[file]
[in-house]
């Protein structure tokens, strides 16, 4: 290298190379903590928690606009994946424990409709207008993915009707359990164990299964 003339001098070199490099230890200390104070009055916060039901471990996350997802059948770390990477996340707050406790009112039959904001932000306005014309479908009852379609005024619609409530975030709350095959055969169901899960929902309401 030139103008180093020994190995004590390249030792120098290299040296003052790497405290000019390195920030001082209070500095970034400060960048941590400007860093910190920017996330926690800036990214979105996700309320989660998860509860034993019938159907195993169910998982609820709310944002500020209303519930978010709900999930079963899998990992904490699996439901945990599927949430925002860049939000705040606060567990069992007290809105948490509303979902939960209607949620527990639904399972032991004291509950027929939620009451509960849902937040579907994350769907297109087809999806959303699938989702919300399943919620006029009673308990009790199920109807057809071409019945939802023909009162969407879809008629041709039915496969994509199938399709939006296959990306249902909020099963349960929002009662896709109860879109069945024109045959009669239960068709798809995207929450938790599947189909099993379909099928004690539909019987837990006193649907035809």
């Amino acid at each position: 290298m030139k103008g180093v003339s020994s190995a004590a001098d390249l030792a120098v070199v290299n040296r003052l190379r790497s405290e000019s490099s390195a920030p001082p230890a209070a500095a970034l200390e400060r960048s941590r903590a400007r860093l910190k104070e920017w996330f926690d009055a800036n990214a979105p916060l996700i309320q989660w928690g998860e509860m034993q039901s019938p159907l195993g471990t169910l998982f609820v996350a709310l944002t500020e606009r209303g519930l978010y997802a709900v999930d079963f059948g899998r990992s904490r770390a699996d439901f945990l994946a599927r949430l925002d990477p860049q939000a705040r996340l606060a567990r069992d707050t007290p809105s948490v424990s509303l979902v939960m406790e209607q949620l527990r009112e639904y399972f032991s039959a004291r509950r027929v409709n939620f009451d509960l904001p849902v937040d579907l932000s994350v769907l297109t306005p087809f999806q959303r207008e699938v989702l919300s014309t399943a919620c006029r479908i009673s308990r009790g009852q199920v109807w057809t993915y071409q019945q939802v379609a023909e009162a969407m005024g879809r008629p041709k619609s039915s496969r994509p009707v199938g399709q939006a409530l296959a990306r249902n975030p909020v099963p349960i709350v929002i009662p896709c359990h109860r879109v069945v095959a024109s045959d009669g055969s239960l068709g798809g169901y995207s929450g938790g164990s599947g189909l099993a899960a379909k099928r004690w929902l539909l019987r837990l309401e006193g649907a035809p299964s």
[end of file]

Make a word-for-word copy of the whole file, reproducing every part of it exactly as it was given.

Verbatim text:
[in-house]
């Protein structure tokens, strides 16, 4: 290298190379903590928690606009994946424990409709207008993915009707359990164990299964 003339001098070199490099230890200390104070009055916060039901471990996350997802059948770390990477996340707050406790009112039959904001932000306005014309479908009852379609005024619609409530975030709350095959055969169901899960929902309401 030139103008180093020994190995004590390249030792120098290299040296003052790497405290000019390195920030001082209070500095970034400060960048941590400007860093910190920017996330926690800036990214979105996700309320989660998860509860034993019938159907195993169910998982609820709310944002500020209303519930978010709900999930079963899998990992904490699996439901945990599927949430925002860049939000705040606060567990069992007290809105948490509303979902939960209607949620527990639904399972032991004291509950027929939620009451509960849902937040579907994350769907297109087809999806959303699938989702919300399943919620006029009673308990009790199920109807057809071409019945939802023909009162969407879809008629041709039915496969994509199938399709939006296959990306249902909020099963349960929002009662896709109860879109069945024109045959009669239960068709798809995207929450938790599947189909099993379909099928004690539909019987837990006193649907035809």
């Amino acid at each position: 290298m030139k103008g180093v003339s020994s190995a004590a001098d390249l030792a120098v070199v290299n040296r003052l190379r790497s405290e000019s490099s390195a920030p001082p230890a209070a500095a970034l200390e400060r960048s941590r903590a400007r860093l910190k104070e920017w996330f926690d009055a800036n990214a979105p916060l996700i309320q989660w928690g998860e509860m034993q039901s019938p159907l195993g471990t169910l998982f609820v996350a709310l944002t500020e606009r209303g519930l978010y997802a709900v999930d079963f059948g899998r990992s904490r770390a699996d439901f945990l994946a599927r949430l925002d990477p860049q939000a705040r996340l606060a567990r069992d707050t007290p809105s948490v424990s509303l979902v939960m406790e209607q949620l527990r009112e639904y399972f032991s039959a004291r509950r027929v409709n939620f009451d509960l904001p849902v937040d579907l932000s994350v769907l297109t306005p087809f999806q959303r207008e699938v989702l919300s014309t399943a919620c006029r479908i009673s308990r009790g009852q199920v109807w057809t993915y071409q019945q939802v379609a023909e009162a969407m005024g879809r008629p041709k619609s039915s496969r994509p009707v199938g399709q939006a409530l296959a990306r249902n975030p909020v099963p349960i709350v929002i009662p896709c359990h109860r879109v069945v095959a024109s045959d009669g055969s239960l068709g798809g169901y995207s929450g938790g164990s599947g189909l099993a899960a379909k099928r004690w929902l539909l019987r837990l309401e006193g649907a035809p299964s």